Now I play a lot of BGA throughout the day and once a month sit down with one of our Patreon patrons to pay a game online somehow, other than that my wife and I have been getting together about every other weekend to play two-player games and now and then I game with the kids but they are actually busier with school now than they were when in school.


Tabletop QOTD 2020-05-28

Borrowing from the idea of the Pluspora Check-in get some tabletop conversation going. If you have any questions that you want to get on the list to be asked, let me know. Also, if you'd like to be added or taken off the list of participants, let me know.

Which tabletop gaming item do you wish you had never given away?

I had to move in a short period of time, and had to leave behind close to a third of my collection. Most of those were Palladium books and esoteric GURPS books that I hadn't looked at in forever, but sometimes, I go to find a reference, and only then realize that it was in those stacks.

I also got rid of the SAGA system games (Dragonlance/Marvel Super Heroes). I had copies of the book for the Marvel system, but not the cards. Both of those have been hard to come by in good condition.

On the boardgame side, I've given away a lot of boardgames recently to my local library because of space concerns. But I haven't had anyone to play them with for a while- if I start to play again, I'm sure I'll miss something there, but I've been pretty methodical in the ones that I've given away, so I hope not.

#Tabletop #QOTD

@Eric Franklin
@frasersimons
@Board Games Forum
@Curt Thompson
@Douglas Bailey
@Jesse Butler
@Keith Davies
@Martin Ralya
@Martijn Vos
@Nathan V
@Marsha B
@Stuntman
@Moe Tousignant
@PresGas (OSR) Aspect
@Craig Maloney
@Patrick Marchiodi
@Nathan Norway
@silverwizard
@Stephen Gunnell
@Joseph Teller
@Charles M
7 comments - Show more...
I'm a hoarder. I don't give things away unless I'm really absolutely 100% sure I'm never even going to think about it.
I do occasionally loan something out, though. Like GURPS Russia, which I loaned to a friend, and I have no idea who it was, and nobody seems to have it. Or maybe my brother had it? I should ask him.
Nothing I can think of. I still have most of my gaming collection and what I gave away/sold/traded I really didn't need anymore.

#music #ice-t #rap-metal-fusion-rock #Bodycount bodycount (x) ice-t (x) music (x) rap-metal-fusion-rock (x)

#music #hip-hop hiphop (x) music (x)

Bundle for Racial Justice and Equality

Buy the bundle, get good games, support the NAACP Legal Defense and Educational Fund and Community Bail Fund


#Tabletop #RPGs #ComputerGames
#Tabletop #RPGs #ComputerGames ComputerGames (x) RPGs (x) Tabletop (x)

#BLM #BlackLivesMatter BlackLivesMatter (x) BLM (x)

#music #hip-hop

YouTube: Police State (dead prez - Topic)

#music #hip-hop hip-hop (x) music (x)

My heroes didn’t tolerate Nazis. I don’t either.
Image/Photo
Image/Photo

Gary Clark, Jr on Howard Stern

Props to Howard Stern. This is the first time I've heard him perform him live where it wasn't censored. #music #GaryClarkJr #bluesrock
#music #GaryClarkJr #bluesrock bluesrock (x) garyclarkjr (x) music (x)

#music #GaryClarkJr #bluesrock bluesrock (x) garyclarkjr (x) music (x)

#ThisLand #Gar #music #GaryClarkJr #bluesrock bluesrock (x) garyclarkjr (x) music (x)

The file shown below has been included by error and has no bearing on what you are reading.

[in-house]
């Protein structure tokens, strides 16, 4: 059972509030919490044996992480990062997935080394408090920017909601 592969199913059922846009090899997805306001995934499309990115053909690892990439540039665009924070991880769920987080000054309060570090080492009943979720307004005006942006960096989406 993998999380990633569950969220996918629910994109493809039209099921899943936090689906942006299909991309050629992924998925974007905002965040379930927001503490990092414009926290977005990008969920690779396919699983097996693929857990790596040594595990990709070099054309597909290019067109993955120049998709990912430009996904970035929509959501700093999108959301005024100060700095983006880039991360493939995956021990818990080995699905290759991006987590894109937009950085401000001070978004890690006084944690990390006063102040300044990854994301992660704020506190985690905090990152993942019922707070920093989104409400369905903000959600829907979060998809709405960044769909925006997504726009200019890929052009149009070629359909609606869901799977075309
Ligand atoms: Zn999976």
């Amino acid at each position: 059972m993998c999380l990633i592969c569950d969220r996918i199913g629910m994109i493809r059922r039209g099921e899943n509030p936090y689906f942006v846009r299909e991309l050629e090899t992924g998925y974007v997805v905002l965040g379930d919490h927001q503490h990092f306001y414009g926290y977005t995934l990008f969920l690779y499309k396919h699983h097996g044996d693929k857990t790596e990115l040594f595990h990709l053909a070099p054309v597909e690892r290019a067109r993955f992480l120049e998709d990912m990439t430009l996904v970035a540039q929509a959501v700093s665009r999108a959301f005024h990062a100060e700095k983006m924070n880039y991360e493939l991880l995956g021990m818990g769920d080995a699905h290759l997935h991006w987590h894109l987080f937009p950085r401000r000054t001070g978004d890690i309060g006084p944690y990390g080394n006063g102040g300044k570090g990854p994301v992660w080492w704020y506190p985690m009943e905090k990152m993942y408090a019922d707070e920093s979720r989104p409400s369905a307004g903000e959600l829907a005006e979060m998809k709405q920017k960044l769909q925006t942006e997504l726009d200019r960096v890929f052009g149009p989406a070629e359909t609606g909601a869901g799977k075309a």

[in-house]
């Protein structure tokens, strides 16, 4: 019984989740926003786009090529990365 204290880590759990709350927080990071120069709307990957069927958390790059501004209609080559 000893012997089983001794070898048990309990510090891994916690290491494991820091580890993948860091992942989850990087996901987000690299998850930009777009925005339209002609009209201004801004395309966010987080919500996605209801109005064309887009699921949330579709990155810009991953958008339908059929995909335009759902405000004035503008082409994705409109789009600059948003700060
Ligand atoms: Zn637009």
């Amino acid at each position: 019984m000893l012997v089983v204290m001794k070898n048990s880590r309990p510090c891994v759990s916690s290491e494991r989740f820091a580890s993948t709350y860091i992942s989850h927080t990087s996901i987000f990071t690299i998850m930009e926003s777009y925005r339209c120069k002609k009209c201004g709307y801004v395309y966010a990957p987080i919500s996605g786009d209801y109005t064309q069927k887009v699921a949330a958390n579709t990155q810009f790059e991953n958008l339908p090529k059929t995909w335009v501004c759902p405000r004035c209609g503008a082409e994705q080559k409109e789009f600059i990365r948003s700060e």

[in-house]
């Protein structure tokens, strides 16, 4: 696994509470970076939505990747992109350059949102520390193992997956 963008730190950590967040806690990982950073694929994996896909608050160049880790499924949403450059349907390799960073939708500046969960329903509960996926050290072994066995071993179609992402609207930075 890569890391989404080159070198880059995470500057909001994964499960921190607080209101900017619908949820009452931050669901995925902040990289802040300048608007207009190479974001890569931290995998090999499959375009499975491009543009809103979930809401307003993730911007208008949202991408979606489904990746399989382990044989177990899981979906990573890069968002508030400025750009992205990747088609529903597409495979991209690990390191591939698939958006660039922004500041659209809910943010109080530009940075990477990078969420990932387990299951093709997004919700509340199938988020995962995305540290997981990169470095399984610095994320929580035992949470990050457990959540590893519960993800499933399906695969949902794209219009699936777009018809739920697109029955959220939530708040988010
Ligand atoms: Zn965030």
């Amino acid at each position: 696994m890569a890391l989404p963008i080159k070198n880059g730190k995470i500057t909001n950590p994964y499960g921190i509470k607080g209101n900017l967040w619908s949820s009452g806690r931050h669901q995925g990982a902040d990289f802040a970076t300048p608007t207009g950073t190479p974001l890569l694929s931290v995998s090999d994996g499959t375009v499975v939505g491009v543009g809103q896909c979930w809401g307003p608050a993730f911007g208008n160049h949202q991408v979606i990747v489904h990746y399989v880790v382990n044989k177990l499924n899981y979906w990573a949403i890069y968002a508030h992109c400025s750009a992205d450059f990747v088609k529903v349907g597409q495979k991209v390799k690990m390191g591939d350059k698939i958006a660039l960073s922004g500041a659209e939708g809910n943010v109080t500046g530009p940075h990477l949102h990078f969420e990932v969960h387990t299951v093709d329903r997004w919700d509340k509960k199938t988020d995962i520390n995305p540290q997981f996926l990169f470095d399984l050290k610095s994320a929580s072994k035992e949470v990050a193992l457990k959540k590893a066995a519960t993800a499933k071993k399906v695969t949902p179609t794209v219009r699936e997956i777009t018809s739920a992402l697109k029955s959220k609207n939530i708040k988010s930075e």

Tabletop QOTD 2020-05-23

Borrowing from the idea of the Pluspora Check-in get some tabletop conversation going. If you have any questions that you want to get on the list to be asked, let me know. Also, if you'd like to be added or taken off the list of participants, let me know.

Which games that you liked when you were first exposed to them do you feel less enthused about now? Which games that you disliked when you were first exposed to them do you feel more enthusiastic about now? What changed your mind?

When I first played Cards against Humanity and others like it, I liked the social experience. But being the non-social person that I am, I like to interact with the rules more than just the social aspects, so I find that it now is more of a job to play than an enjoyable diversion.

I have fond memories of D&D, but left it behind a while ago. So when the idea of OSR games came about, I was less than enthusiastic about them. Kevin Crawford single-handedly changed my mind, and made me look at OSR as it is- bring older sensibilities in gaming back to the fore but with the benefit of newer design concepts.


#Tabletop #QOTD

@Eric Franklin
@frasersimons
@Board Games Forum
@Curt Thompson
@Douglas Bailey
@Jesse Butler
@Keith Davies
@Martin Ralya
@Martijn Vos
@Nathan V
@Marsha B
@Stuntman
@Moe Tousignant
@PresGas (OSR) Aspect
@Craig Maloney
@Patrick Marchiodi
@Nathan Norway
@silverwizard
@Stephen Gunnell
@Joseph Teller
@Charles M
19 comments - Show more...
Pathfinder. For a long time 3.x was my preferred D&D because it was easy to design for. Pathfinder came along and buffed it up (and I admit, I was somewhat cheesed with how WotC botched 4e -- 3e marketing was great, 4e marketing was underpants gnomes all the way down and they lost me).

Then it went to 11 and got crunchier and crunchier with more exceptions to remember. It became something I no longer wanted to play because of the expertise required. I went back to old school games.

That said, I do still mine Pathfinder for other game projects. Just because it's more fiddly than I want to play doesn't mean it's not a good place to get ideas for other systems.
GURPS. When they announced D&D 4 was coming down the pipeline, we jumped ship and bought into GURPS. But, because we didn't game very often, we never really figured out how to do GURPS the right way. This meant we spent WAY TOO MUCH TIME flailing around in the rules book vs. time playing fluidly. That's more on us than the rules, but there are LOTS of rules. We finally realized that if we stuck to the basic stuff, we didn't have nearly as many issues with it. But it took a while to figure that out. Plus, it just has a different feel than other engines we knew at the time.